Orphnebius (Deroleptus) cultellatus, Assing, 2016

Assing, Volker, 2016, On some Lomechusini of the Palaearctic and Oriental regions (Coleoptera: Staphylinidae: Aleocharinae), Beiträge Zur Entomologie = Contributions to Entomology 66 (1), pp. 13-111 : 68-69

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https://doi.org/ 10.21248/contrib.entomol.66.1.13-111



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scientific name

Orphnebius (Deroleptus) cultellatus

sp. nov.

Orphnebius (Deroleptus) cultellatus View in CoL spec. nov.

( Figs 59 View Figs 54–83 , 86, 92–94 View Figs 84–101 , 325–334 View Figs 317–339 )

Type material: Holotype ♂: “ Thailand – Chiang Mai, Doi Suthep 890 m, Barber F. III.86. P. Schwendinger / Holotypus ♂ Orphnebius cultellatus sp. n., det. V. Assing 2015” ( MHNG).

Paratypes: 1 ♂, 2 ♀♀: same data as holotype ( MHNG, cAss) ; 1 ♂: same data as holotype, but “ 950 m IV.86 ” ( MHNG) ; 1 ♀: “ Thailand: Chiang Mai, Rd to Wab Pang An , 50 km NE Chiang Mai, 900 m, Burckhardt-Löbl, 3.XI.85 ” ( MHNG) ; 1 ♂, 1♀: “ Laos-N ( Louangphrabang ), 11–21.v.2002, 19°35'N, 101°58'E, Thong Khan , ~ 750 m, Vít Kubáň leg. / Collection Naturhistorisches Museum Basel” ( NHMB); GoogleMaps 1 ♀: “ Laos, Phongsaly prov., 21°21'N, 102°03'E, Ban Sano Mai, 19.–26.v.2004, ~ 1150 m, Vít Kubáň leg.” (cAss) GoogleMaps .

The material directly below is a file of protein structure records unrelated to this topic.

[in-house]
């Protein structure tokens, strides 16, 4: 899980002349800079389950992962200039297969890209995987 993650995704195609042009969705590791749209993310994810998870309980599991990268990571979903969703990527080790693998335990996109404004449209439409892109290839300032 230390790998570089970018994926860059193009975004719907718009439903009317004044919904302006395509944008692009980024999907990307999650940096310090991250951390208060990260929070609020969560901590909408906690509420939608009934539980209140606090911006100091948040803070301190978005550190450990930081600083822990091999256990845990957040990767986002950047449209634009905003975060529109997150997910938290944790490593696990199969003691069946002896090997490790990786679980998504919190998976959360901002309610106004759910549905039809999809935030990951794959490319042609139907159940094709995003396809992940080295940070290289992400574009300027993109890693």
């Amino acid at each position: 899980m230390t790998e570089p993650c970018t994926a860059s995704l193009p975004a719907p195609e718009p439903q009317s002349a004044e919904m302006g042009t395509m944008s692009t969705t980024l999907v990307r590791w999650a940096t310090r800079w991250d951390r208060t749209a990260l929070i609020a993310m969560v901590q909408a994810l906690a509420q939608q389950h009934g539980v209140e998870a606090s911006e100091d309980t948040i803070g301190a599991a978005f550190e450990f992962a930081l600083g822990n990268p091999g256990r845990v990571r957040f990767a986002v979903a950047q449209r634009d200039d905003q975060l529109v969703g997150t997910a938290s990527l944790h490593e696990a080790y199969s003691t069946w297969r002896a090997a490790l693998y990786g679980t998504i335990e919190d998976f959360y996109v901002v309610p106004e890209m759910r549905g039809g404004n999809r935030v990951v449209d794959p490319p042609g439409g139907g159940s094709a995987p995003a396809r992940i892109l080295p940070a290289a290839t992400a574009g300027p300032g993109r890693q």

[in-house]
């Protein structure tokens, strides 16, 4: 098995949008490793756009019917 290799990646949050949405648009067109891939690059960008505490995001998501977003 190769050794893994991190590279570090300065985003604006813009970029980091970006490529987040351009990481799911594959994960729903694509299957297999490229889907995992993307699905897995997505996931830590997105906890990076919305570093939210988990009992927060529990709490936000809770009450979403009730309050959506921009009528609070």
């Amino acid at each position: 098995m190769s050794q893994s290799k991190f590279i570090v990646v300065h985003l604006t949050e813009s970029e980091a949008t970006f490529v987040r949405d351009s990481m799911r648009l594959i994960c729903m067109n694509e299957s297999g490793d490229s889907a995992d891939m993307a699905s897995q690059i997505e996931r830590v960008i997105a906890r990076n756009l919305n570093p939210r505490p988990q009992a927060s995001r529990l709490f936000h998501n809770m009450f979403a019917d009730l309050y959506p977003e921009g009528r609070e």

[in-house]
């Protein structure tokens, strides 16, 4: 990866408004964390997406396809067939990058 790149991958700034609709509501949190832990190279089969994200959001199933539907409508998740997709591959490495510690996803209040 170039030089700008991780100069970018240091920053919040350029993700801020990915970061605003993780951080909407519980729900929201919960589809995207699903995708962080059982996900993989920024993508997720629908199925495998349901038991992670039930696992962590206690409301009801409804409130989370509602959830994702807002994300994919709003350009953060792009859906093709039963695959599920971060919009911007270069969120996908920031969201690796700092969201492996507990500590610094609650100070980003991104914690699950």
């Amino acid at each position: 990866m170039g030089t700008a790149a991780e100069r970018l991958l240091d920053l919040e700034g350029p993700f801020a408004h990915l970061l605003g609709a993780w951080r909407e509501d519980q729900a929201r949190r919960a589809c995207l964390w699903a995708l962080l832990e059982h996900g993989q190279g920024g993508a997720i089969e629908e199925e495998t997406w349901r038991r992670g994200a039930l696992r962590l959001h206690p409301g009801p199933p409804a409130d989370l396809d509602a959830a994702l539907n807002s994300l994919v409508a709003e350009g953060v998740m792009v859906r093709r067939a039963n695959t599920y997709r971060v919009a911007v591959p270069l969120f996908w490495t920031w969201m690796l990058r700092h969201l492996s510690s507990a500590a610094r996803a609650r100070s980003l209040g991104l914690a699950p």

Etymology: The specific epithet is an adjective derived from the Latin noun cultellus (small knife) and alludes to the knife-shaped ventral process of the aedeagus.

Description: Body length 4.3–5.3 mm; length of forebody 1.7–2.1 mm. Coloration: forebody blackish-brown to black, with the humeral and sutural portions of the elytra usually reddish to reddish-brown; abdomen bicoloured with segments III–VI bright-reddish and VII–X blackish-brown to blackish; legs: femora dark-brown to blackish-brown, tibiae mostly reddish, meso- and metatibiae rarely dark-brown to blackish-brown, tarsi reddish to dark-reddish; antennae blackish-brown to black, with the basal four antennomeres usually more or less extensively reddish to brown; maxillary palpi dark-brown to blackish with the apical palpomere yellowish.